Breakthrough Proves Natural Anti-aging Compound
It’s the old lottery winner story… Someone wins a big jackpot. Suddenly, everyone they ever knew declares himself a long-lost friend. But they just use the winner as a stepping-stone to the money.
I’ve just seen something like that happen with a nutritional supplement I’ve been recommending to you for years.
Two breakthroughs now prove that resveratrol – a plant compound found in grape skins, red wine, peanuts and berries – is an anti-aging powerhouse. In fact, these studies are so convincing that the race is now on to develop artificial compounds that act just like resveratrol.
Wait. Let’s back up for a second. We’re so sure we’ve confirmed the Holy Grail of anti-aging… we’re dumping it by the side of the road?
That’s right. The cash is in marketing drugs, not a natural compound. So the drug companies are now in an “arms race” to develop things that aren’t resveratrol, but act just like it.
You probably won’t hear the good news from them. So here’s what these breakthroughs mean to health-conscious folks like you.
It hasn’t been tested extensively in humans, but resveratrol has had remarkable results in animal studies. It’s a potent antioxidant. But it also powers up cells’ ability to generate energy. This – in turn – seems to lead to significant health gains:
- Give it to bees, mice and flies, and they all live longer.
- Mice taking resveratrol double their physical stamina.
- On resveratrol, mice seem almost immune to the effects of age and obesity.
But there have been problems. Scientists haven’t been sure exactly how resveratrol worked. So they couldn’t be 100% confident it responsible for these effects. The bets have been that it interacts with a protein called SIRT1 – an enzyme that’s known to affect longevity. But there hasn’t been absolute proof.
Until May of last year, that is. That’s when Harvard researchers announced they’d bred a mouse with an engineered “off switch” for SIRT1.
In ordinary mice – and engineered mice with the switch on – resveratrol switches on their cellular “generators.” But flip the switch off, and mice get no benefits from taking resveratrol.1
Now, a second Harvard-led study has filled in the one remaining puzzle piece. We now know how resveratrol interacts with SIRT1.2
The study is so convincing, it’s being reported as “conclusive evidence.” All that’s missing now are the human trials.
And there’s the problem. Drug companies won’t run these trials. Because resveratrol is natural, they can’t patent it. If they can’t patent it, they can’t make much money from it. So the race is on to create artificial compounds that work like resveratrol… which they can patent.
And we’re left with another orphan. But that doesn’t mean you can’t take advantage of resveratrol’s potential.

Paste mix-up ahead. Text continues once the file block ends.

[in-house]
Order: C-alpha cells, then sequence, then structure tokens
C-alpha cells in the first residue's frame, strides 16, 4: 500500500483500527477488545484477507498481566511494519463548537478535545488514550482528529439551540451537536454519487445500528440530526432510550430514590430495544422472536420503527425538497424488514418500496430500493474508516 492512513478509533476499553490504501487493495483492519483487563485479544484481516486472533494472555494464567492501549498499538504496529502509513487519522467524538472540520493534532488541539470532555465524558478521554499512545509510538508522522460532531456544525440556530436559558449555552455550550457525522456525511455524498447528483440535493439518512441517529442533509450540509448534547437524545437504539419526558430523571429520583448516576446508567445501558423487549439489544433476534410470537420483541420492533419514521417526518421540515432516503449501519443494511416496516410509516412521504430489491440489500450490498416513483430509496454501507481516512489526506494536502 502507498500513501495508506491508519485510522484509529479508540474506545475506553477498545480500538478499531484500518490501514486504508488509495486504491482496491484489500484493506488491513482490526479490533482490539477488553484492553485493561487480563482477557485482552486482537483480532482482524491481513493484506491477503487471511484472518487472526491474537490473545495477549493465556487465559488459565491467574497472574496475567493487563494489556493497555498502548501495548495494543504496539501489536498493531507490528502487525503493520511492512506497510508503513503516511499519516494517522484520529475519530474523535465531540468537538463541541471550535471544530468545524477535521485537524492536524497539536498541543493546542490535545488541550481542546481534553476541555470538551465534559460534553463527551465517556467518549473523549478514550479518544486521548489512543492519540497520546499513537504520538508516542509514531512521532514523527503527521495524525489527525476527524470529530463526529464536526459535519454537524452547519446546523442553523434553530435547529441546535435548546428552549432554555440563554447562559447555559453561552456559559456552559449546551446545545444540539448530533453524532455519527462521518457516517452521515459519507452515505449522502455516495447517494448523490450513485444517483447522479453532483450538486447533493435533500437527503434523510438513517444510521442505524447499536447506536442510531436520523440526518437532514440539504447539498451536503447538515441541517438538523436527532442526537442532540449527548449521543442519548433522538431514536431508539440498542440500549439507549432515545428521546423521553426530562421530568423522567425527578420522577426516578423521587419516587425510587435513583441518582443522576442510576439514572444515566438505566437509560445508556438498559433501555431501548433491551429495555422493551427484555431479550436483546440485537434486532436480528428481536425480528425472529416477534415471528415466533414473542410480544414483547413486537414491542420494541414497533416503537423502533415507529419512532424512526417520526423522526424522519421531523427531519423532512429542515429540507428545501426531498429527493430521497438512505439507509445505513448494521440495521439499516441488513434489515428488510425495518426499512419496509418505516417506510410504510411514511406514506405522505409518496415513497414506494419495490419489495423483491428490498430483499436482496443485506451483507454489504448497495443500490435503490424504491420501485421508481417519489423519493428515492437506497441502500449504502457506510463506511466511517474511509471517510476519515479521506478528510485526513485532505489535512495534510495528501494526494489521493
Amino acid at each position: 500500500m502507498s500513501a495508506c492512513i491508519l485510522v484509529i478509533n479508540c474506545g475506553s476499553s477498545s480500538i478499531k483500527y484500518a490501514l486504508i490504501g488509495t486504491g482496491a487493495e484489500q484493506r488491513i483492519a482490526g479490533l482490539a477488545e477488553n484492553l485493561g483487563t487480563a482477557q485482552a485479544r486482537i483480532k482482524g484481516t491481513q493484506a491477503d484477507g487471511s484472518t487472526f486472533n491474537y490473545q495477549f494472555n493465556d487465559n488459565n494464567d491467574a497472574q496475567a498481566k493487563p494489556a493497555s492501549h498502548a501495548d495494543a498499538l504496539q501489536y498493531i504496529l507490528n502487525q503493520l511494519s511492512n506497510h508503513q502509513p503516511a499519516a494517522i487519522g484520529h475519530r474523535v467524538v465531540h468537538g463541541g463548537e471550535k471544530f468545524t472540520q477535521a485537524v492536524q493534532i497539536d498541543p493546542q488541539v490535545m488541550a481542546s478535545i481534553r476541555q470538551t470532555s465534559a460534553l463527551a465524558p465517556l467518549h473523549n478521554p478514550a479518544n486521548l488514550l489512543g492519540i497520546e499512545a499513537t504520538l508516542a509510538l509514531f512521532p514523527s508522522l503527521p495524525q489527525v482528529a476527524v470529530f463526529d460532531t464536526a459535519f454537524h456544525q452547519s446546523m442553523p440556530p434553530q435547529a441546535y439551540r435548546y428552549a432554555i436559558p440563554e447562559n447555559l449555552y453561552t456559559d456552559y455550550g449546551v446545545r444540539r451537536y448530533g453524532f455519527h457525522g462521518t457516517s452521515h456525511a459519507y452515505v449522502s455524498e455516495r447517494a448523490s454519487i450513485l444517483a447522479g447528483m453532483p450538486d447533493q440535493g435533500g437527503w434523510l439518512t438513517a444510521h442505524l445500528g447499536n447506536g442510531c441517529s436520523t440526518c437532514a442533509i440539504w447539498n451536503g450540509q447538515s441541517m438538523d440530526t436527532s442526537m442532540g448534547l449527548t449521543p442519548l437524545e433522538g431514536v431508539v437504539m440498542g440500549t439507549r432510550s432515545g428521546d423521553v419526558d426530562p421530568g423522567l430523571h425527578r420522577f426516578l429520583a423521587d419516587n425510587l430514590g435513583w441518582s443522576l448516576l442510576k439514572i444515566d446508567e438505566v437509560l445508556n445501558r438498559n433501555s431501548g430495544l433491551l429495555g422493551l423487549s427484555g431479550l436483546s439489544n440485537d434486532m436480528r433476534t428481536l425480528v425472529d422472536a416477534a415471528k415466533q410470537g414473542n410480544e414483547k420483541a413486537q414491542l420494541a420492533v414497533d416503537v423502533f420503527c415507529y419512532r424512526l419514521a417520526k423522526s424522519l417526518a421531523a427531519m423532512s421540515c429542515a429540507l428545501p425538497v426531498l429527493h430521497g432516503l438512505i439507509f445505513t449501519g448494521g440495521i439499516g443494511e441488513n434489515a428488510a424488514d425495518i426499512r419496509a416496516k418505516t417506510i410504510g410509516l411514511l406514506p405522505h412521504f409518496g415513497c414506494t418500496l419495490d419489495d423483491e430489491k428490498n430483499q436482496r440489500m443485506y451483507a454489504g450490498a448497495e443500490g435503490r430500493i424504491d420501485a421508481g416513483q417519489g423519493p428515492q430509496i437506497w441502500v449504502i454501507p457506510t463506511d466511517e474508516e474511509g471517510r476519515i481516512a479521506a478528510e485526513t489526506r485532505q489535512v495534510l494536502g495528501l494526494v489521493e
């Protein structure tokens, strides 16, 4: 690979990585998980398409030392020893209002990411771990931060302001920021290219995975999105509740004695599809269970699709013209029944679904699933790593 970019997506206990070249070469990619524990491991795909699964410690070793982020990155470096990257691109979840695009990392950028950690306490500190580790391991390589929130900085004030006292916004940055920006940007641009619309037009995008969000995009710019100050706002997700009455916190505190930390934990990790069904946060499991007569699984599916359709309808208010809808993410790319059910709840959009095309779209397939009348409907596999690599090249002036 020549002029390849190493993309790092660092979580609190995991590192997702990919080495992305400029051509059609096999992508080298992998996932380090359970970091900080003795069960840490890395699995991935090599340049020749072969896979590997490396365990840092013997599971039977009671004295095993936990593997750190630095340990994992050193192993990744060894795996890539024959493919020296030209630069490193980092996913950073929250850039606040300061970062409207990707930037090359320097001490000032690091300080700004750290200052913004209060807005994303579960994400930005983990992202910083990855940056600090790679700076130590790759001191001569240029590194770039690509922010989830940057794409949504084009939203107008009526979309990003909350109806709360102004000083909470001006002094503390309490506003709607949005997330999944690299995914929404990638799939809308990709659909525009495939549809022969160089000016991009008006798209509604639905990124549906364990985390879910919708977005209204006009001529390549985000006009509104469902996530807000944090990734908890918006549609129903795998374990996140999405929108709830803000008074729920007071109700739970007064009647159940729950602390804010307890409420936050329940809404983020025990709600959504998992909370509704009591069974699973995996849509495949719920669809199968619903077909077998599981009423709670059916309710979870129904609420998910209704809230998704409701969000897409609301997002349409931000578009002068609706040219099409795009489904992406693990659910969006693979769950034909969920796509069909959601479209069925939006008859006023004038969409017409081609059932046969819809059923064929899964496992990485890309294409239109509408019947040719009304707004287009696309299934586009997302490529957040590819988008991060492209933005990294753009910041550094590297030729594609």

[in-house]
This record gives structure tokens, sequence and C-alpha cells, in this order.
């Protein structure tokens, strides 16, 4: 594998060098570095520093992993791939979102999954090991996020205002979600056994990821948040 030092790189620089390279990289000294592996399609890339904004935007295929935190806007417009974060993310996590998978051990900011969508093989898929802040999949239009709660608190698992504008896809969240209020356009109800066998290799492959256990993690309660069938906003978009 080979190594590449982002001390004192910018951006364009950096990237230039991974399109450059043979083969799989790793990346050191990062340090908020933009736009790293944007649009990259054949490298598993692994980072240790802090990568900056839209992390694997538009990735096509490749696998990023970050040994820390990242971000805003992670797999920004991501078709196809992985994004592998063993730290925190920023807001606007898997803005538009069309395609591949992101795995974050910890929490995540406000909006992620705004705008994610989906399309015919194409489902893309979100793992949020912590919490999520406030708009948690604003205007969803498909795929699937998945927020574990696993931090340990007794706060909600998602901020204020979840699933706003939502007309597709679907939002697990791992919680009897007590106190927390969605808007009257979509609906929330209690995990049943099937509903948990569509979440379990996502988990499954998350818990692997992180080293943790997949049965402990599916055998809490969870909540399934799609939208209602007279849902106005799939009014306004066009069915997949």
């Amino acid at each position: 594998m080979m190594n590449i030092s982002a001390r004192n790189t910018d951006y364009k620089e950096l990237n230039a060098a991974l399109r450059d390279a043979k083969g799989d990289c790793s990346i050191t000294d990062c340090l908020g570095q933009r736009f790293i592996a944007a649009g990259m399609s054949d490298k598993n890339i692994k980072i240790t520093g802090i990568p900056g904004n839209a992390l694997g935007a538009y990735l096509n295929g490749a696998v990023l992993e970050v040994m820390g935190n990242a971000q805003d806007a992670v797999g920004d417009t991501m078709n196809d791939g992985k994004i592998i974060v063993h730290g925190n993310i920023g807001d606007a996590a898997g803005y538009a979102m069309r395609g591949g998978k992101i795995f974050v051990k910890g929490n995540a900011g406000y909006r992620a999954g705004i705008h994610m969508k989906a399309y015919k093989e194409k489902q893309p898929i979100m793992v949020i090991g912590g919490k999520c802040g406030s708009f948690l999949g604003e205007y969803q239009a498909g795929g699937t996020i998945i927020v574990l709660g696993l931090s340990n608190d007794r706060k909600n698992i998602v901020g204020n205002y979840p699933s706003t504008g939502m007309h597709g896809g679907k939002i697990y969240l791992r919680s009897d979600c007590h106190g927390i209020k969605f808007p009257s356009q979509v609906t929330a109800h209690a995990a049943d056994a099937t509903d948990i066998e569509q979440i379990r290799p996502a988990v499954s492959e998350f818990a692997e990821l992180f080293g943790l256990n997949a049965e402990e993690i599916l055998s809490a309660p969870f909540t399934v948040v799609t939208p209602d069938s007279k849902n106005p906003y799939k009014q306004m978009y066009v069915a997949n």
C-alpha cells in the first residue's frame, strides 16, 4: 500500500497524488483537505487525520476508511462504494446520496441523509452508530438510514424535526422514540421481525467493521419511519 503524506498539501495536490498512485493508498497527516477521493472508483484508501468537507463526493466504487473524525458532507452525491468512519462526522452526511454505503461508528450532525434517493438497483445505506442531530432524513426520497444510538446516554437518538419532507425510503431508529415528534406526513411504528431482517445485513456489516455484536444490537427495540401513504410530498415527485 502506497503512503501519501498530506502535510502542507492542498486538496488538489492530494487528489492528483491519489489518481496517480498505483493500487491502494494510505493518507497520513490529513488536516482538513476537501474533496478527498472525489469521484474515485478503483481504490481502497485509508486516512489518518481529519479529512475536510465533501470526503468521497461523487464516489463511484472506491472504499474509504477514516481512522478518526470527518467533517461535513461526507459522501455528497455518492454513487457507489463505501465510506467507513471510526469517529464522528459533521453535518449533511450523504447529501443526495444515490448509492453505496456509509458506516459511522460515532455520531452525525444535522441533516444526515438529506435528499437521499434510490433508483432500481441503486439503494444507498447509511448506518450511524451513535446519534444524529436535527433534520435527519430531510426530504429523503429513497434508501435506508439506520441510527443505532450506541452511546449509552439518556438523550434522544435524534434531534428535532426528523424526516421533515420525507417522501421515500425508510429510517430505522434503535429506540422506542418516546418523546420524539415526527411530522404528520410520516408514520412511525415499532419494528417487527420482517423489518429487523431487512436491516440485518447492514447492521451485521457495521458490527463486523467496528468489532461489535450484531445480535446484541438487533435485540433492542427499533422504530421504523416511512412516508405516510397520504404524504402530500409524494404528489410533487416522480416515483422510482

The few human trials to date are promising. For example, a team in Hungary discovered in 2011 that resveratrol promotes healthy insulin sensitivity.3 This shows it may support healthy blood sugar levels – a major health issue for millions.
And it’s already a proven antioxidant. Plus, we know it’s safe, and free of side effects. And it may also be behind “the French Paradox.”
The French eat a diet high in saturated fats. They also regularly drink red wine – a rich natural source of resveratrol – in moderate amounts. The French also have a remarkably low rate of serious health problems.
This is the French Paradox, and it appears to be something in the wine – resveratrol – that may be responsible.
So there are already plenty of good reasons to include resveratrol in your diet. There’s just one small problem.
A glass of red wine only contains about a half-milligram of resveratrol. It would take a lot of wine to get even close to the amounts used in studies. About 40 – 400 glasses a day… or more.
Fortunately, resveratrol is also available as a nutritional supplement. And considering its proven benefits, there’s really no reason to wait for more anti-aging studies to come in.
Yours in continued good health,
Best Life Herbals Wellness Team
1 Price, N.L., “SIRT1 is required for AMPK activation and the beneficial effects of resveratrol on mitochondrial function,” Cell Metab. May 2, 2012; 15(5): 675-690.
2 Hubbard, B.P., et al, “Evidence for a Common Mechanism of SIRT1 Regulation by Allosteric Activators,” Science. Mar 8, 2013; 339(6124): 1216-1219.
3 Brasnyó, P., et al, “Resveratrol improves insulin sensitivity, reduces oxidative stress and activates the Akt pathway in type 2 diabetic patients,” Br J Nutr. Aug 2011; 106(3): 383-389.